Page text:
Some advice. Your plate is full. If you are anything like I was when my kids were young, I'd get stressed out trying to make non essential decisions. Instead of breaking things down, I'd attempt to eat the entire elephant in one bite.
I began DIY when my kids were young as it was the only financially viable option. I am grateful for all the experience I got. I've learned to experiment before making a change that couldn't be rectified if I didn't get it right.
You wouoldn't believe how easy it is to paint a counter top and that is something you can experiment with today. Whatever is on that video, you don't need. This DIY is probably one of the cheapest, easiest, and most rewarding. No one will believe you did it! For the experiment phase consider the color palate you'd like to have.
Click here: Color Scheme Designer 3
Play with this page. It will show complimentary colors that when mixed will create another complimentary color.
I'd go to Walmart and pick up several of those cheap 2 ounce paints. But if you started with a coat of say, black, and let it dry you'd have the foundation for a dark counter top but the beauty is, as you layer and mix color, the black base serves to add depth to what you put on top. The end product may not show even a hint of black.
The really fun part is that you can use just about anything as an applicator except for a paint brush! Actually you CAN use a paint brush to splatter which is something to practice. Scrunched up anything will create a unique pattern. Sponges, but don't think "sponge painting" YUCK are a basic but the best results come when you use your imagination. Scrunched up tin foil will have sharp edges. Think about a wadded ball of lacey fabric, even cheesecloth. Even bubble wrap. You can pick up a cheap 9" x 12" sketch pad. Smaller than that would not give you enough space, and the paper has to have some heft to support the layering. Even though these paints produce a matte finish, you can use regular hair spray to see the effect with the same shine the counter would.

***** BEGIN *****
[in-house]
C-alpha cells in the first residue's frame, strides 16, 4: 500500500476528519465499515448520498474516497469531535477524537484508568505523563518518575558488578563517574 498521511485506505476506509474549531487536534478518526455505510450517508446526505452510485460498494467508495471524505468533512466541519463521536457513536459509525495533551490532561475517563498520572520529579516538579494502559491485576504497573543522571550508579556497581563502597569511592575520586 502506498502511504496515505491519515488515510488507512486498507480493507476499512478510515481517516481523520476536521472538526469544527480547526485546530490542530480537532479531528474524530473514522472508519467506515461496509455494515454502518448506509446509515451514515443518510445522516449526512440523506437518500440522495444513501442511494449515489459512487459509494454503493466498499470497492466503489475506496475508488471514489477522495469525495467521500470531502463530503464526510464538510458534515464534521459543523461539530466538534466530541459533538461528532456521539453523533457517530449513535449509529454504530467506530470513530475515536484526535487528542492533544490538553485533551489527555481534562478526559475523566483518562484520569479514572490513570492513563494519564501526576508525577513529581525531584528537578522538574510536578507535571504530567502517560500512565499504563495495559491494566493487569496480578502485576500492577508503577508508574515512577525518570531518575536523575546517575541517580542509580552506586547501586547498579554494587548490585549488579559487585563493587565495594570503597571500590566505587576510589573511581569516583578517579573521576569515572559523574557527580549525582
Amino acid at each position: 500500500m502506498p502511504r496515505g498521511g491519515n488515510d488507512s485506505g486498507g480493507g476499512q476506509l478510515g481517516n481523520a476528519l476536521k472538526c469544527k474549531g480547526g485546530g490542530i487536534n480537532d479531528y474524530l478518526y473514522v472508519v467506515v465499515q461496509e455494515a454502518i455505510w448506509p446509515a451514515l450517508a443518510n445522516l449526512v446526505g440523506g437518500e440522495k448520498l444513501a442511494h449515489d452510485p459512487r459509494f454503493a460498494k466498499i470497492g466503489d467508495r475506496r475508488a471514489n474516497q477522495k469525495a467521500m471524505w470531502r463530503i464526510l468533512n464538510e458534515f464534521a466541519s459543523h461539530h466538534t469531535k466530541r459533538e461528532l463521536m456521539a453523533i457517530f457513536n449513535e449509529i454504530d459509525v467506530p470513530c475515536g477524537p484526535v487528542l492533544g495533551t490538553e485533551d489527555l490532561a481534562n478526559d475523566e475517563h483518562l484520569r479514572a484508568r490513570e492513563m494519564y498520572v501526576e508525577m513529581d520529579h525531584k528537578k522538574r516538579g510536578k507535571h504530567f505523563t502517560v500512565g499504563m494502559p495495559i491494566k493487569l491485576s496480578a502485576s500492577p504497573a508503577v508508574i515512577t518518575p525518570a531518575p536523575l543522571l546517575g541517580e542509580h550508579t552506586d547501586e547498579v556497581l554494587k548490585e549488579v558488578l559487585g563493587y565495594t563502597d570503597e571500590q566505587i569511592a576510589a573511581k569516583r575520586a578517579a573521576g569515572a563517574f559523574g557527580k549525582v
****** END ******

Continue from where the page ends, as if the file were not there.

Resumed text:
I think that black, brown, shades of muted tones in the same brown family and that shade of aqua-ey blue you always see paired with brown, would be a nice palate. The way you use the light shade is to apply it and then cover most of it so there's just a hint of it here and there.
If you have a husband or partner, unless they are creative and very good natured, they would likely poo poo this idea. Don't let this deter you. Wouldn't it be ideal if you could get your house free for the weekend?
The other thing you can do right away while the cabinet fronts are still attached, is to remove the hardware and get started on repairing the center. My favorite tool for this part of the job is home made. I take the plastic lid from a large coffee can, use some kind of straight edge to cut off the top third of the lid the use fine sand paper folded over the edge sanding it to a single thin edge. Then you cut the side to a size appropriate for the job at hand. Removes more spackling, for example, than the best putty knife.
I don't think I can send you a private message until you have 20 posts. That would be easier so I don't bore everyone. You just have such a perfect palate to work with in that kitchen. The light cabinets will expand the room. More later if you'd like. This is fun. You don't happen to live in NH do you?